News & Insights

Adjustment of certain income types subject to Individual Income Tax

On 13 June 2019, the Ministry of Finance (MOF) and the State Administration of Taxation (SAT) promulgated the Announcement on Determination of Income Types subject to Individual Income Tax for Relevant Incomes Obtained by Individuals (关于个人取得有关收入适用个人所得税应税所得项目的公告) (Announcement 74). The purpose of Announcement 74 is to adjust the scope of certain taxable income types so that the relevant tax policies under the old Individual Income Tax Law (IIT Law) can continue after the amendment. Announcement 74 is effective from 1 January 2019.

According to Announcement 74, certain income originally taxable under the category of “other income” has been removed from the amended IIT Law and re-categorised into other currently still valid taxable income types with the tax rates/actual tax burden on the relevant income remaining unchanged.



Types of taxable income under the old IIT Law

Types of taxable income under the amended IIT Law

Tax rate


Income derived by an individual from the provision of guarantee for an entity or another individual

Other income

Contingent income



Gift income derived by the recipient from receiving gift property from its owner without consideration (Note (a))

Other income

Contingent income



Gift obtained by an individual randomly from an enterprise in business promotion and advertising activities etc. (including online red packet, same hereinafter), or at its annual meetings, forums, celebration events and other activities (Note (b))

Other income

Contingent income



Pension derived by an individual from tax-deferred commercial pension insurance pursuant to the provisions of the Notice on Launch of Pilot Scheme of Individual Tax-Deferred Commercial Pension Insurance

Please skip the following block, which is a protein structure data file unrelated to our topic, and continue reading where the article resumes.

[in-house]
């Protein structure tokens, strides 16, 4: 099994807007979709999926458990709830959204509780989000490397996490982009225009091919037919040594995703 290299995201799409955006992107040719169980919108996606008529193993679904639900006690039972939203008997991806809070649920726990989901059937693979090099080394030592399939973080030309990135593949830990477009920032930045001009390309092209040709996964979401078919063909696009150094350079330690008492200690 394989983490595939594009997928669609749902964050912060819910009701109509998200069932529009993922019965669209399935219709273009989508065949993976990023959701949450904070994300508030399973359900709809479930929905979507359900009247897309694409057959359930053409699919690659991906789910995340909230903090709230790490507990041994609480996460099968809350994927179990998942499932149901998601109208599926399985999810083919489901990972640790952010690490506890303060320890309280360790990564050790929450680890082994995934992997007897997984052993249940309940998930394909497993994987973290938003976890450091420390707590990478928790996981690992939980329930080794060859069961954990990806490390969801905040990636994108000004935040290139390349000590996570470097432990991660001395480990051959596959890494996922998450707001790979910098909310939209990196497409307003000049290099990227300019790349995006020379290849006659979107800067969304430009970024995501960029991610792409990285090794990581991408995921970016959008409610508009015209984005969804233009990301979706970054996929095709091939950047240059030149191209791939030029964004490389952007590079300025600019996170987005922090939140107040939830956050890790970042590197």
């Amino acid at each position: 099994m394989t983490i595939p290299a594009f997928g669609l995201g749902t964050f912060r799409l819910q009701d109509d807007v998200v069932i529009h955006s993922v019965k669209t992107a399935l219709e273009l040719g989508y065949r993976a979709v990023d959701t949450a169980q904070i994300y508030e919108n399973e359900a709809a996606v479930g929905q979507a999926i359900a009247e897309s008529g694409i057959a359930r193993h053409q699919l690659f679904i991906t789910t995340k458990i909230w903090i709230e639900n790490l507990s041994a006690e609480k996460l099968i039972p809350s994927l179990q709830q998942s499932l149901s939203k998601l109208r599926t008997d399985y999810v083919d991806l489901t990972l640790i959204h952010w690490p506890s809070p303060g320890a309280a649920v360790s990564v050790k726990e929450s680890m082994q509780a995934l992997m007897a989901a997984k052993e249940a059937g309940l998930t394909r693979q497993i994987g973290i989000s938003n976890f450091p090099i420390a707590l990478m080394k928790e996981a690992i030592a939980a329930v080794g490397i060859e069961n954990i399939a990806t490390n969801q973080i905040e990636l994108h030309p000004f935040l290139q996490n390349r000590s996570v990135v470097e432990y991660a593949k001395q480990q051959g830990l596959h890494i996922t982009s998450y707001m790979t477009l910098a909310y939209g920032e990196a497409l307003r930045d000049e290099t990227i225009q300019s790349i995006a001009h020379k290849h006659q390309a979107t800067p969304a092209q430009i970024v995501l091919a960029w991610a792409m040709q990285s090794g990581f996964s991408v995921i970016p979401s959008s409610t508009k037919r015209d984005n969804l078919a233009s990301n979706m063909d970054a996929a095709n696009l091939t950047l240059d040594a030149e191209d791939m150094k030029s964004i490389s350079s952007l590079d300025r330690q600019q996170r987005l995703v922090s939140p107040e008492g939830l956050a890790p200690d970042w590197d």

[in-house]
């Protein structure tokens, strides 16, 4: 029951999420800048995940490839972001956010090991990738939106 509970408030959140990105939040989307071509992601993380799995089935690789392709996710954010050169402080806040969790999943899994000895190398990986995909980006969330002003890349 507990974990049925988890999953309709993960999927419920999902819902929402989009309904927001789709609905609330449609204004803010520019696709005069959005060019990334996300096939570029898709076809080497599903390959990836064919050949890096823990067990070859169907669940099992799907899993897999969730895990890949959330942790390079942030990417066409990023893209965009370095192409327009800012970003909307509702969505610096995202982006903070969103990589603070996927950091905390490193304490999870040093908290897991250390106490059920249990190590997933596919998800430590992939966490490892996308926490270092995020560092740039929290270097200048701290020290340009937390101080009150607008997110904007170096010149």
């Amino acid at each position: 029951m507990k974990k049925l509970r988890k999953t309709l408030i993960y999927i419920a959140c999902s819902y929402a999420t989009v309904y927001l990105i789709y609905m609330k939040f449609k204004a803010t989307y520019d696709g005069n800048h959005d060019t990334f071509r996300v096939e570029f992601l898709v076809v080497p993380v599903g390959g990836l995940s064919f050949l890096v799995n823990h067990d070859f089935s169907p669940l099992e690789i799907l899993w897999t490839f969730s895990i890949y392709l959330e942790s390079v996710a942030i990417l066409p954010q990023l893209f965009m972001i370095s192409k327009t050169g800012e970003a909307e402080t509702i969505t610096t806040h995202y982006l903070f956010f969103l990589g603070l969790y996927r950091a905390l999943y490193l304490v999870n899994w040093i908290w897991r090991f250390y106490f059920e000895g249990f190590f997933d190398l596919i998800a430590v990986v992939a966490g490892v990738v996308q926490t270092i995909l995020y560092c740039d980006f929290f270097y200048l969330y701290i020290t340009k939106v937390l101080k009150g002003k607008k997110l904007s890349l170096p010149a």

Other income

Wage and salary income

Of these, 25%  are exempt from tax; with the remaining 75%  subject to IIT at 10% proportional tax rate



The gift income derived by the recipient of the gifted property from its owner will not be subject to any IIT under the following circumstances:

  • The property owner gifts the property to his/her statutory heir, or paternal grandchildren or maternal grandchildren without consideration;
  • The property owner gifts the property to a guardian or custodian who bears direct guardianship or custodianship over him/her without consideration; or
  • The property owner passed away and his/her statutory heir or testamentary beneficiary or devisee obtains the property pursuant to the law.


This provision does not apply if (i) the individual is an insider of the enterprise; or (ii) the gifts given by the enterprise are spending vouchers, gift vouchers, discount vouchers and other gifts with a price reduction or discount nature.

In addition to the above adjustments, certain tax policies regarding the “other income” type under the old IIT Law are abolished by Announcement 74.

Though Announcement 74 has not made substantial changes to the relevant tax policies, it shows that the MOF and SAT may, in accordance with the development and change of the economic and social situations, impose or exempt IIT on certain income in the future by adjusting the scope of taxable income types under the current effective IIT Law. As such, tax payers should not only familiarise with the provisions under the IIT Law and its implementation regulations but also pay close attention to the documents issued by the MOF and SAT in this regard.

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